By Asif Khan and Katherine Conway
Today, we focus on violence against girls and women, which is unfortunately a worldwide phenomenon. Did you know that 7 out of 10 women have experienced some form of violence in their lifetime? That’s 7 women too many. Violence takes many forms – physical, sexual, emotional, and mental – and the vast majority of it is perpetrated by men and boys.
What stories are we telling about men and boys related to violence? Are they only causing the violence?
Some men and boys are perpetrators. But many boys and men are also protectors, community builders, and peace-makers. As an example, we can look at Malala Yousafzai’s father, Ziauddin Yousafzai, who himself, is an education activist in Pakistan, and encouraged Malala to attend school. We must not forget that men and boys also envision a world where their wives, daughters, sisters, and friends are safe and have opportunities.
What does expanding the story to include other narratives mean?
Understanding that men and boys are part of the solution is the first step. There are many important initiatives that educate girls and women about safety, personal empowerment, and in the unfortunate case that violence occurs, speaking out after they have been a victim. While efforts should remain focused on girls, they should also be expanded to include men and boys. We need to view violence as a community or societal issue. In addition to having these efforts focused on women and girls, we should also have programs for boys that educate them on the value of equality, personal development, and non-violent interpersonal relationships. Violence is, in part, a behavior that boys learn either from family/community members, the media, community members, and friends. More men and boys should be supported in changing this narrative – to write a story where they play the role of peacemaker and community builder.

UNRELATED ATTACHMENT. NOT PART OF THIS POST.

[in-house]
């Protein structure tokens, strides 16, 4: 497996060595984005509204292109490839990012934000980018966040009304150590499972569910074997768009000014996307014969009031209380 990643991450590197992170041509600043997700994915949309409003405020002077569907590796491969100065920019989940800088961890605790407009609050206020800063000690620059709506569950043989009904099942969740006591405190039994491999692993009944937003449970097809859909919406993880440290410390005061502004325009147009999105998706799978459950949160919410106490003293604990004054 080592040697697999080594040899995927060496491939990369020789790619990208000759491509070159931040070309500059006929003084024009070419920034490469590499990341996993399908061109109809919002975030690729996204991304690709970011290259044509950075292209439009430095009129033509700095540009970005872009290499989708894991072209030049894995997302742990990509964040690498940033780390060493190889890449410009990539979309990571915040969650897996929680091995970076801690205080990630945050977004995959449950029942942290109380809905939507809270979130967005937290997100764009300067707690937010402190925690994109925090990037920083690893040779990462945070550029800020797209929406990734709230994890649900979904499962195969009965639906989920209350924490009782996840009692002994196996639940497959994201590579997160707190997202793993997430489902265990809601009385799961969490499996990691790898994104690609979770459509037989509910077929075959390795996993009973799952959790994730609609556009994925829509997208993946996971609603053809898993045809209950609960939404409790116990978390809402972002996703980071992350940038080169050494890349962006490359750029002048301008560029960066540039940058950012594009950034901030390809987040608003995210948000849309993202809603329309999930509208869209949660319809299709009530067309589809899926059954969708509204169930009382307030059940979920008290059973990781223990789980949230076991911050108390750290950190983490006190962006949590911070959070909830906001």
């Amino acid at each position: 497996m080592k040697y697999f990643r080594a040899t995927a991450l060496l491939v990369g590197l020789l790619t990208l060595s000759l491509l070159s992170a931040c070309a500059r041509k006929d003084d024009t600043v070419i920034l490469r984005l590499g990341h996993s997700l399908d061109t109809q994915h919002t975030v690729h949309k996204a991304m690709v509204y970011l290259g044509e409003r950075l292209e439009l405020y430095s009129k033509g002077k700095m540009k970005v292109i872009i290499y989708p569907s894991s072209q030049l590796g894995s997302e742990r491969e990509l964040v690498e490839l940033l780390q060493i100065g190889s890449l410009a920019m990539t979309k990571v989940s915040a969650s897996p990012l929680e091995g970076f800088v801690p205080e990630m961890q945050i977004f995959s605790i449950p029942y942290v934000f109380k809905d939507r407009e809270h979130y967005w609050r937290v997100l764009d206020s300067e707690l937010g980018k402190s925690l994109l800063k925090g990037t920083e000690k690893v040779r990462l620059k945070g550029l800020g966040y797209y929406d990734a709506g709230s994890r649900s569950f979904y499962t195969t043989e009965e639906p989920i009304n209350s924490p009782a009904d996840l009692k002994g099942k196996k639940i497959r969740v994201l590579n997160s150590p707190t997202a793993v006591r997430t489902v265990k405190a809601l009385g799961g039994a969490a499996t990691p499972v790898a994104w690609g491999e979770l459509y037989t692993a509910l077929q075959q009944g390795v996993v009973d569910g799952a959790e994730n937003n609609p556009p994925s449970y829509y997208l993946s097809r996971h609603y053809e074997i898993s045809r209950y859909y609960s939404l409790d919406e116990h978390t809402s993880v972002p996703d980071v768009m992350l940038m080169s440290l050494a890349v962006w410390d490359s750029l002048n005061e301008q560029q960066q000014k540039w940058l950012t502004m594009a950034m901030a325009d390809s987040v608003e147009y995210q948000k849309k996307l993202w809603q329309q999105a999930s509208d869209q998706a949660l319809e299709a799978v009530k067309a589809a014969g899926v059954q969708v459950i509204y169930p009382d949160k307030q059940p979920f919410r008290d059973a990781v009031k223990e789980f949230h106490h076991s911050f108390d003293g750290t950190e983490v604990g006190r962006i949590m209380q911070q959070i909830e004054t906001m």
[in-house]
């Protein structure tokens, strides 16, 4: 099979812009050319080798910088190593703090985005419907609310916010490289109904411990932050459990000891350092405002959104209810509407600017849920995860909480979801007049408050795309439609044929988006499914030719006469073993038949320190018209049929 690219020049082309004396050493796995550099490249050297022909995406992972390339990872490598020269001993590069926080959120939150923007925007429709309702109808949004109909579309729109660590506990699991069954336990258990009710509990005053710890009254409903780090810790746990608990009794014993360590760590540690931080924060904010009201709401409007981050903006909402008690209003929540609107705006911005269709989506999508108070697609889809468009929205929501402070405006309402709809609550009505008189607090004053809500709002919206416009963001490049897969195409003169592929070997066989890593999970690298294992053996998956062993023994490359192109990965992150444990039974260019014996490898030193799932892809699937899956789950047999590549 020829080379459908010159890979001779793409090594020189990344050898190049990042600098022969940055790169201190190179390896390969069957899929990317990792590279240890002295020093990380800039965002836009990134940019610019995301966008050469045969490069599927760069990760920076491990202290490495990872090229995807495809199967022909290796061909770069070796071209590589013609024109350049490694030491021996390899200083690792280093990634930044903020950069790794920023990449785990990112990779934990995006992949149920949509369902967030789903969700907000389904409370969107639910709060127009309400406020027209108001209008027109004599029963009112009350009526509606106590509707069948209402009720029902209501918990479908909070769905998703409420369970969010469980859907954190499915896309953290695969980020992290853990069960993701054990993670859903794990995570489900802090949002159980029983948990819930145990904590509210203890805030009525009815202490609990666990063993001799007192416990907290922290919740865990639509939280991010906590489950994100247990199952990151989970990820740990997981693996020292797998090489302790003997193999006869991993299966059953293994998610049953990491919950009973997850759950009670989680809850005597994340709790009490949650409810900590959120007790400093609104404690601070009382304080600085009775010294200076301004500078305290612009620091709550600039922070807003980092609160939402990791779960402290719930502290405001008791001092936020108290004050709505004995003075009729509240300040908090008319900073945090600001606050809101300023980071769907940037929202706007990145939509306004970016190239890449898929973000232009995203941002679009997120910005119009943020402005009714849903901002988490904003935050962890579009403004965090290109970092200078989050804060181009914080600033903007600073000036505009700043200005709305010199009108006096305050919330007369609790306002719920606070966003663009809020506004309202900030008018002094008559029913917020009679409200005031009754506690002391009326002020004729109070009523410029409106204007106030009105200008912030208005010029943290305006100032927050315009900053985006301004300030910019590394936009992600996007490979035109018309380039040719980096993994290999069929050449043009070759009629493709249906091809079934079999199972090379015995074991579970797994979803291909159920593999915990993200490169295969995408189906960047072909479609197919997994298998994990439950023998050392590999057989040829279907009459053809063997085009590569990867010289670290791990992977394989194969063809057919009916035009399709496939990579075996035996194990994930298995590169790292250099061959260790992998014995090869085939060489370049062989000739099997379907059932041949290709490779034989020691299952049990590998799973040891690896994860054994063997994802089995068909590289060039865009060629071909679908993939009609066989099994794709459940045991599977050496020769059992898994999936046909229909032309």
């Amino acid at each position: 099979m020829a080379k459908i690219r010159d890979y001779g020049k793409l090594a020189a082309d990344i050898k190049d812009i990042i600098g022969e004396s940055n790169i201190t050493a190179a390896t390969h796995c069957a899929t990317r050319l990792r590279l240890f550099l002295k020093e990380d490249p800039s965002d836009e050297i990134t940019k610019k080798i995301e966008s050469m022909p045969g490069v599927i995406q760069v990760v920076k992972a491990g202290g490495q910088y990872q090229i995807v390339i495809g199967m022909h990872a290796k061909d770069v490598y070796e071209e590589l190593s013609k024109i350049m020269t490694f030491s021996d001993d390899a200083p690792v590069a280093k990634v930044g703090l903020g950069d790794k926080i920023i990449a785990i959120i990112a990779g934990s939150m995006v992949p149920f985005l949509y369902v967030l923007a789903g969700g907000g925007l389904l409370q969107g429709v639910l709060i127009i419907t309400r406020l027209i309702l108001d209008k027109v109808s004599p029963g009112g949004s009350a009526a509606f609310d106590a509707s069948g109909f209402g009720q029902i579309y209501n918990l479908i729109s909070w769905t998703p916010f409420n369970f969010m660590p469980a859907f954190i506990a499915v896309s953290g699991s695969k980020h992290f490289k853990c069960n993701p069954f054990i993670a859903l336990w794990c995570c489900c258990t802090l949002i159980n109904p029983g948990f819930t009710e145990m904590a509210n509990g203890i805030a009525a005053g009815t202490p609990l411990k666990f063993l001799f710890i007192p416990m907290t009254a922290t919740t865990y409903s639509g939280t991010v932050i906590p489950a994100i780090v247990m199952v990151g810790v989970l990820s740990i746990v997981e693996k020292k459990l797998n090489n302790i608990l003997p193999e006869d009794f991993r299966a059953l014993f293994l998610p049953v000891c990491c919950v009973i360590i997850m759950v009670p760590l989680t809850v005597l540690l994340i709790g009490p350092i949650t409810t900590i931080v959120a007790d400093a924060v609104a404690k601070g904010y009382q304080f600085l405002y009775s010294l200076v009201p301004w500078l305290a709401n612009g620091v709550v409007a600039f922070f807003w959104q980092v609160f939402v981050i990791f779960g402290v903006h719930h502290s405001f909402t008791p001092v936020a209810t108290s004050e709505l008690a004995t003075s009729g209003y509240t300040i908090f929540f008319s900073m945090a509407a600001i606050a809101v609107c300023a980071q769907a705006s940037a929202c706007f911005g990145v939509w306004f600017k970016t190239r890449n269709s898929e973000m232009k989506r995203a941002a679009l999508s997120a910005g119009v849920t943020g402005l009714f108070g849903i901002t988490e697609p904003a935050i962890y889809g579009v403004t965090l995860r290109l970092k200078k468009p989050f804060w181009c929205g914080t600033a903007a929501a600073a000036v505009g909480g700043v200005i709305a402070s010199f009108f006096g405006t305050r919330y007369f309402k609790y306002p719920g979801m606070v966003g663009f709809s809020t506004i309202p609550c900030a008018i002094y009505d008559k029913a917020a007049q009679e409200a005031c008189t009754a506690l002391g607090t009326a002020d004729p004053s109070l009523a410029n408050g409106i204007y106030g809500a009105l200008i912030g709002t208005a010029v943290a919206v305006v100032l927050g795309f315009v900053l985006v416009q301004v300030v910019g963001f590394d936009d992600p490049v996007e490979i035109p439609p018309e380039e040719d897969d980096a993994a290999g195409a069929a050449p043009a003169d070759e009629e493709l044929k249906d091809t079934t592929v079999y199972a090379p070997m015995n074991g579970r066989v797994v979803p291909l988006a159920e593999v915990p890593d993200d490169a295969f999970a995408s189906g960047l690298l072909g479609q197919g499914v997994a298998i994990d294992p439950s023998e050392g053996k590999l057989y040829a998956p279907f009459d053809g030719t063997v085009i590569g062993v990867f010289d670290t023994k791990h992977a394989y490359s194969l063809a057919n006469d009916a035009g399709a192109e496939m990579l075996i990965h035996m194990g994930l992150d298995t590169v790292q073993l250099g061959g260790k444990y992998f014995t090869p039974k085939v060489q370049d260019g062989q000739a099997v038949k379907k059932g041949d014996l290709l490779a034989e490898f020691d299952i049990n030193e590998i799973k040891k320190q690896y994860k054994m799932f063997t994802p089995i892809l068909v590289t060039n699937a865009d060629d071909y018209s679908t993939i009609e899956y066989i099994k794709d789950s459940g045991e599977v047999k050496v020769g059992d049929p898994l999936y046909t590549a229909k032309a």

Telling a more nuanced version of the story about men and boys is the second step. In order to bring men and boys into the peacebuilding process to build safer places for women and girls, we must tell the story differently about the possible role of men and boys. Men and boys are a critical part of each community, and any effort to empower women will be less effective if the men and boys are sitting on the sidelines. We should emphasize the work of males who are working in this space to achieve gender parity and an end to unfair treatment and violence against women to help open up the space for more men and boys to participate.